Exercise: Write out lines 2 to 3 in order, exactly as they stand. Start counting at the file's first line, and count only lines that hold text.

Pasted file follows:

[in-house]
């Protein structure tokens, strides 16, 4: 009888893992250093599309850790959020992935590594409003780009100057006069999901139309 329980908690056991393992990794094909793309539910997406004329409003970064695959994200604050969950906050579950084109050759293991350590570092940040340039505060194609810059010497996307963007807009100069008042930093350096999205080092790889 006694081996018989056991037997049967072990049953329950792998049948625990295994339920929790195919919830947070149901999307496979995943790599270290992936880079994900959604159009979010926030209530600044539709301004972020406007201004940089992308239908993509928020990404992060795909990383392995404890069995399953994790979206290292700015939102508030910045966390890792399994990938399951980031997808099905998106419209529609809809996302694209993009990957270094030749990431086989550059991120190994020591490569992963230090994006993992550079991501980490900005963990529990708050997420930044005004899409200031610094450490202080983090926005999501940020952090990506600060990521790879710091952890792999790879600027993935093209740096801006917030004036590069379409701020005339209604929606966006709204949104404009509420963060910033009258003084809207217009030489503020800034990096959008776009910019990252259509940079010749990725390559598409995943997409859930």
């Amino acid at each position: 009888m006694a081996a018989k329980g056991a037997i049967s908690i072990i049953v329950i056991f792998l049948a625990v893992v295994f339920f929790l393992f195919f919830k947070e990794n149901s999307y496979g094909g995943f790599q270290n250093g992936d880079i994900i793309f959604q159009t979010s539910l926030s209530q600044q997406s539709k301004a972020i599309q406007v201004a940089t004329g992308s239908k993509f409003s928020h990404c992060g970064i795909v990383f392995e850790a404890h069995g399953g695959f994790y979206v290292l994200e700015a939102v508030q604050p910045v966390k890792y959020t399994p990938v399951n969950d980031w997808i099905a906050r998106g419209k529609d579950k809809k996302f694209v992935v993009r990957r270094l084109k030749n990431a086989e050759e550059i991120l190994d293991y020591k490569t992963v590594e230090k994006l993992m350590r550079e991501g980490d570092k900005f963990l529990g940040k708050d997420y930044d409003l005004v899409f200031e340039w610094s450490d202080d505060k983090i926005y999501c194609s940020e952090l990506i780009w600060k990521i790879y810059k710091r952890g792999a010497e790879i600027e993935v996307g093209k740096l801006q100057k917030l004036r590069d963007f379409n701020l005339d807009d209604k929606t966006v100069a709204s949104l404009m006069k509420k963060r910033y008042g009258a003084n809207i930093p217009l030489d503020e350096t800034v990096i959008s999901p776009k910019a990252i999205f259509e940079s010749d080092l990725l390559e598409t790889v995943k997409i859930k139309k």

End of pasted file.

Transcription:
């Protein structure tokens, strides 16, 4: 009888893992250093599309850790959020992935590594409003780009100057006069999901139309 329980908690056991393992990794094909793309539910997406004329409003970064695959994200604050969950906050579950084109050759293991350590570092940040340039505060194609810059010497996307963007807009100069008042930093350096999205080092790889 006694081996018989056991037997049967072990049953329950792998049948625990295994339920929790195919919830947070149901999307496979995943790599270290992936880079994900959604159009979010926030209530600044539709301004972020406007201004940089992308239908993509928020990404992060795909990383392995404890069995399953994790979206290292700015939102508030910045966390890792399994990938399951980031997808099905998106419209529609809809996302694209993009990957270094030749990431086989550059991120190994020591490569992963230090994006993992550079991501980490900005963990529990708050997420930044005004899409200031610094450490202080983090926005999501940020952090990506600060990521790879710091952890792999790879600027993935093209740096801006917030004036590069379409701020005339209604929606966006709204949104404009509420963060910033009258003084809207217009030489503020800034990096959008776009910019990252259509940079010749990725390559598409995943997409859930």
């Amino acid at each position: 009888m006694a081996a018989k329980g056991a037997i049967s908690i072990i049953v329950i056991f792998l049948a625990v893992v295994f339920f929790l393992f195919f919830k947070e990794n149901s999307y496979g094909g995943f790599q270290n250093g992936d880079i994900i793309f959604q159009t979010s539910l926030s209530q600044q997406s539709k301004a972020i599309q406007v201004a940089t004329g992308s239908k993509f409003s928020h990404c992060g970064i795909v990383f392995e850790a404890h069995g399953g695959f994790y979206v290292l994200e700015a939102v508030q604050p910045v966390k890792y959020t399994p990938v399951n969950d980031w997808i099905a906050r998106g419209k529609d579950k809809k996302f694209v992935v993009r990957r270094l084109k030749n990431a086989e050759e550059i991120l190994d293991y020591k490569t992963v590594e230090k994006l993992m350590r550079e991501g980490d570092k900005f963990l529990g940040k708050d997420y930044d409003l005004v899409f200031e340039w610094s450490d202080d505060k983090i926005y999501c194609s940020e952090l990506i780009w600060k990521i790879y810059k710091r952890g792999a010497e790879i600027e993935v996307g093209k740096l801006q100057k917030l004036r590069d963007f379409n701020l005339d807009d209604k929606t966006v100069a709204s949104l404009m006069k509420k963060r910033y008042g009258a003084n809207i930093p217009l030489d503020e350096t800034v990096i959008s999901p776009k910019a990252i999205f259509e940079s010749d080092l990725l390559e598409t790889v995943k997409i859930k139309k």